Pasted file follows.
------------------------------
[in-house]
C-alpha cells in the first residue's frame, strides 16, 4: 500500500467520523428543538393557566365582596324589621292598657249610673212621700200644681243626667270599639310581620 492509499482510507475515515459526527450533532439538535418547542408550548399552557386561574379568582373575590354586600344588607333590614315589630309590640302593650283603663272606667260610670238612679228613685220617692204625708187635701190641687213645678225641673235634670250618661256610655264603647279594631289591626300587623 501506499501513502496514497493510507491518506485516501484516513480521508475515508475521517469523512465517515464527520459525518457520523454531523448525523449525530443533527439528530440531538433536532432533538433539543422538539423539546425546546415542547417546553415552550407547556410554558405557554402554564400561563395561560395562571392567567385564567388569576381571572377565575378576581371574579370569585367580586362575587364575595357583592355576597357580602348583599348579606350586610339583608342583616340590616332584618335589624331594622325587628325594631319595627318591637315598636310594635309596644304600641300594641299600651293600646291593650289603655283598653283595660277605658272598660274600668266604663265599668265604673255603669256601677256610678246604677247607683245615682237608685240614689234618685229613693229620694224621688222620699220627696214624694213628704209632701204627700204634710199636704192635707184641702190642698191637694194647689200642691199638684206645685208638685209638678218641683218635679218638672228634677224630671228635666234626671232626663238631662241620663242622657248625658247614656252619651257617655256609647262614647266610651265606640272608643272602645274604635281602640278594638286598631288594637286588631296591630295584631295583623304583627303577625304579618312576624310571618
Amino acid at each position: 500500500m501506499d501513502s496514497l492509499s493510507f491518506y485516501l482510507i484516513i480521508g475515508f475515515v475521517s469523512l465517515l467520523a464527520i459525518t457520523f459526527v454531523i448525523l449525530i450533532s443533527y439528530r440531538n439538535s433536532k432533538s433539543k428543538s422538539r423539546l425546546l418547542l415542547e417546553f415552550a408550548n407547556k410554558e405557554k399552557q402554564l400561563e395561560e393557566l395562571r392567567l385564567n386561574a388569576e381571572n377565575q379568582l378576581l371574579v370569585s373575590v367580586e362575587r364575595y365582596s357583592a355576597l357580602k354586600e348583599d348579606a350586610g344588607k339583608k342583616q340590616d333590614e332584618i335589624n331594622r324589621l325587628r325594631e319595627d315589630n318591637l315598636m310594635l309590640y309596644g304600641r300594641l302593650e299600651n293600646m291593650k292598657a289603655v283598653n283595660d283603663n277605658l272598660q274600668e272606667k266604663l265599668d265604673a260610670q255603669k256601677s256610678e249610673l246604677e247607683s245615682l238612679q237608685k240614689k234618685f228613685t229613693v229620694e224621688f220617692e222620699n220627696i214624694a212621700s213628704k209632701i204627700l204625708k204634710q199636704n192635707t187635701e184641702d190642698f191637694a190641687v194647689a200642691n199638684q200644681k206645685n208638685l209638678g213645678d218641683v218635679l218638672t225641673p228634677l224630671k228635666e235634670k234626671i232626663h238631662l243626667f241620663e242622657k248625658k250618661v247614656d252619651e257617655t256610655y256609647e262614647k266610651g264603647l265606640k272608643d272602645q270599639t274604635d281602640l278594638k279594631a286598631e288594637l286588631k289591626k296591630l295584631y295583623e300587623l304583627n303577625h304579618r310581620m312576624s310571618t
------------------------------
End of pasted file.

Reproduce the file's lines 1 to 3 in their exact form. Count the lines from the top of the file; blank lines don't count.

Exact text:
[in-house]
C-alpha cells in the first residue's frame, strides 16, 4: 500500500467520523428543538393557566365582596324589621292598657249610673212621700200644681243626667270599639310581620 492509499482510507475515515459526527450533532439538535418547542408550548399552557386561574379568582373575590354586600344588607333590614315589630309590640302593650283603663272606667260610670238612679228613685220617692204625708187635701190641687213645678225641673235634670250618661256610655264603647279594631289591626300587623 501506499501513502496514497493510507491518506485516501484516513480521508475515508475521517469523512465517515464527520459525518457520523454531523448525523449525530443533527439528530440531538433536532432533538433539543422538539423539546425546546415542547417546553415552550407547556410554558405557554402554564400561563395561560395562571392567567385564567388569576381571572377565575378576581371574579370569585367580586362575587364575595357583592355576597357580602348583599348579606350586610339583608342583616340590616332584618335589624331594622325587628325594631319595627318591637315598636310594635309596644304600641300594641299600651293600646291593650289603655283598653283595660277605658272598660274600668266604663265599668265604673255603669256601677256610678246604677247607683245615682237608685240614689234618685229613693229620694224621688222620699220627696214624694213628704209632701204627700204634710199636704192635707184641702190642698191637694194647689200642691199638684206645685208638685209638678218641683218635679218638672228634677224630671228635666234626671232626663238631662241620663242622657248625658247614656252619651257617655256609647262614647266610651265606640272608643272602645274604635281602640278594638286598631288594637286588631296591630295584631295583623304583627303577625304579618312576624310571618
Amino acid at each position: 500500500m501506499d501513502s496514497l492509499s493510507f491518506y485516501l482510507i484516513i480521508g475515508f475515515v475521517s469523512l465517515l467520523a464527520i459525518t457520523f459526527v454531523i448525523l449525530i450533532s443533527y439528530r440531538n439538535s433536532k432533538s433539543k428543538s422538539r423539546l425546546l418547542l415542547e417546553f415552550a408550548n407547556k410554558e405557554k399552557q402554564l400561563e395561560e393557566l395562571r392567567l385564567n386561574a388569576e381571572n377565575q379568582l378576581l371574579v370569585s373575590v367580586e362575587r364575595y365582596s357583592a355576597l357580602k354586600e348583599d348579606a350586610g344588607k339583608k342583616q340590616d333590614e332584618i335589624n331594622r324589621l325587628r325594631e319595627d315589630n318591637l315598636m310594635l309590640y309596644g304600641r300594641l302593650e299600651n293600646m291593650k292598657a289603655v283598653n283595660d283603663n277605658l272598660q274600668e272606667k266604663l265599668d265604673a260610670q255603669k256601677s256610678e249610673l246604677e247607683s245615682l238612679q237608685k240614689k234618685f228613685t229613693v229620694e224621688f220617692e222620699n220627696i214624694a212621700s213628704k209632701i204627700l204625708k204634710q199636704n192635707t187635701e184641702d190642698f191637694a190641687v194647689a200642691n199638684q200644681k206645685n208638685l209638678g213645678d218641683v218635679l218638672t225641673p228634677l224630671k228635666e235634670k234626671i232626663h238631662l243626667f241620663e242622657k248625658k250618661v247614656d252619651e257617655t256610655y256609647e262614647k266610651g264603647l265606640k272608643d272602645q270599639t274604635d281602640l278594638k279594631a286598631e288594637l286588631k289591626k296591630l295584631y295583623e300587623l304583627n303577625h304579618r310581620m312576624s310571618t